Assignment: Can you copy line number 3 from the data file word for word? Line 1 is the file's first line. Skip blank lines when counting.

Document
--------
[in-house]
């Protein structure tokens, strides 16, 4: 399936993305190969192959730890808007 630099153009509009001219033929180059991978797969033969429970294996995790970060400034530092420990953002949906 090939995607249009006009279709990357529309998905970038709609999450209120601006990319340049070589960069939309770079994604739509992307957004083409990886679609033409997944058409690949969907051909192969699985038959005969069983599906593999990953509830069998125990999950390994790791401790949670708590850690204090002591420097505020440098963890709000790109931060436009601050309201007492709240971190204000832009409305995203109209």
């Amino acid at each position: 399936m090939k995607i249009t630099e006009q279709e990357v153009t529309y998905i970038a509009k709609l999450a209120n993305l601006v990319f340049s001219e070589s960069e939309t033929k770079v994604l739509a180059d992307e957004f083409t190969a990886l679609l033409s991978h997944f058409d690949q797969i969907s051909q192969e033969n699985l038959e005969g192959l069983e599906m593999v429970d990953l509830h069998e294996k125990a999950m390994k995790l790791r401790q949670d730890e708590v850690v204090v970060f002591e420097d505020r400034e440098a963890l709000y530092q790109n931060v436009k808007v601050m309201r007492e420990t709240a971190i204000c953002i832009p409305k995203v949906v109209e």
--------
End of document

């Amino acid at each position: 399936m090939k995607i249009t630099e006009q279709e990357v153009t529309y998905i970038a509009k709609l999450a209120n993305l601006v990319f340049s001219e070589s960069e939309t033929k770079v994604l739509a180059d992307e957004f083409t190969a990886l679609l033409s991978h997944f058409d690949q797969i969907s051909q192969e033969n699985l038959e005969g192959l069983e599906m593999v429970d990953l509830h069998e294996k125990a999950m390994k995790l790791r401790q949670d730890e708590v850690v204090v970060f002591e420097d505020r400034e440098a963890l709000y530092q790109n931060v436009k808007v601050m309201r007492e420990t709240a971190i204000c953002i832009p409305k995203v949906v109209e």